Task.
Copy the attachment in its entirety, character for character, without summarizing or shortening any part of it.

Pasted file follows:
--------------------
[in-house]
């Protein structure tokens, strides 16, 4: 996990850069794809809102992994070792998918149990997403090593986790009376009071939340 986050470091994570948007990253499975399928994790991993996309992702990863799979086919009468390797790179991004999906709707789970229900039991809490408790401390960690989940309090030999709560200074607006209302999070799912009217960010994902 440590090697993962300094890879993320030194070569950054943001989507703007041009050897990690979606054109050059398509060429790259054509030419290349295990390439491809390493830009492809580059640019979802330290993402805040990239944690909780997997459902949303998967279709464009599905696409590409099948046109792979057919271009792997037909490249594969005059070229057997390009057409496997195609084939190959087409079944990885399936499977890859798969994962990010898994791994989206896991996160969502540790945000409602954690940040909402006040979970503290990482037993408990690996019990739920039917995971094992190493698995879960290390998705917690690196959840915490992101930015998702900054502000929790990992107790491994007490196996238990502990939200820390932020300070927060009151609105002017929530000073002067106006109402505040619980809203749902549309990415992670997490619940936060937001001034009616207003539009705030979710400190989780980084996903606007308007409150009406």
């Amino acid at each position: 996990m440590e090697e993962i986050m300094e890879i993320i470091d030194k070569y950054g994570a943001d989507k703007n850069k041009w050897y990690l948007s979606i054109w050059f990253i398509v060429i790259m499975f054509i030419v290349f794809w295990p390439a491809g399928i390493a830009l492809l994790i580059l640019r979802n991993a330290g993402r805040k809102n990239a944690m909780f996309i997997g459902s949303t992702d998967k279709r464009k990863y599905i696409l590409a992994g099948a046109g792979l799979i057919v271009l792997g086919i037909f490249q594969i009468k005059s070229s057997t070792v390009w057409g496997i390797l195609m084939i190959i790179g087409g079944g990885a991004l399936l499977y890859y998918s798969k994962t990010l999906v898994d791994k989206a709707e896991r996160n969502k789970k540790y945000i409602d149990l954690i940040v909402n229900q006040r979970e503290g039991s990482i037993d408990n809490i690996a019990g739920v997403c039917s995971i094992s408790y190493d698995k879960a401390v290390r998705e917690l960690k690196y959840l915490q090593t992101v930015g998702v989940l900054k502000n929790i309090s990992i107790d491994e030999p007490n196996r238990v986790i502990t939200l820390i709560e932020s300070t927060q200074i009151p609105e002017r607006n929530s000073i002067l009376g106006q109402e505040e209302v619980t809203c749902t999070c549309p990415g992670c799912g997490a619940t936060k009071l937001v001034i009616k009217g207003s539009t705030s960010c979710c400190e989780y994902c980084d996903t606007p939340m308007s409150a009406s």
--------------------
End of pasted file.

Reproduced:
[in-house]
């Protein structure tokens, strides 16, 4: 996990850069794809809102992994070792998918149990997403090593986790009376009071939340 986050470091994570948007990253499975399928994790991993996309992702990863799979086919009468390797790179991004999906709707789970229900039991809490408790401390960690989940309090030999709560200074607006209302999070799912009217960010994902 440590090697993962300094890879993320030194070569950054943001989507703007041009050897990690979606054109050059398509060429790259054509030419290349295990390439491809390493830009492809580059640019979802330290993402805040990239944690909780997997459902949303998967279709464009599905696409590409099948046109792979057919271009792997037909490249594969005059070229057997390009057409496997195609084939190959087409079944990885399936499977890859798969994962990010898994791994989206896991996160969502540790945000409602954690940040909402006040979970503290990482037993408990690996019990739920039917995971094992190493698995879960290390998705917690690196959840915490992101930015998702900054502000929790990992107790491994007490196996238990502990939200820390932020300070927060009151609105002017929530000073002067106006109402505040619980809203749902549309990415992670997490619940936060937001001034009616207003539009705030979710400190989780980084996903606007308007409150009406």
């Amino acid at each position: 996990m440590e090697e993962i986050m300094e890879i993320i470091d030194k070569y950054g994570a943001d989507k703007n850069k041009w050897y990690l948007s979606i054109w050059f990253i398509v060429i790259m499975f054509i030419v290349f794809w295990p390439a491809g399928i390493a830009l492809l994790i580059l640019r979802n991993a330290g993402r805040k809102n990239a944690m909780f996309i997997g459902s949303t992702d998967k279709r464009k990863y599905i696409l590409a992994g099948a046109g792979l799979i057919v271009l792997g086919i037909f490249q594969i009468k005059s070229s057997t070792v390009w057409g496997i390797l195609m084939i190959i790179g087409g079944g990885a991004l399936l499977y890859y998918s798969k994962t990010l999906v898994d791994k989206a709707e896991r996160n969502k789970k540790y945000i409602d149990l954690i940040v909402n229900q006040r979970e503290g039991s990482i037993d408990n809490i690996a019990g739920v997403c039917s995971i094992s408790y190493d698995k879960a401390v290390r998705e917690l960690k690196y959840l915490q090593t992101v930015g998702v989940l900054k502000n929790i309090s990992i107790d491994e030999p007490n196996r238990v986790i502990t939200l820390i709560e932020s300070t927060q200074i009151p609105e002017r607006n929530s000073i002067l009376g106006q109402e505040e209302v619980t809203c749902t999070c549309p990415g992670c799912g997490a619940t936060k009071l937001v001034i009616k009217g207003s539009t705030s960010c979710c400190e989780y994902c980084d996903t606007p939340m308007s409150a009406s």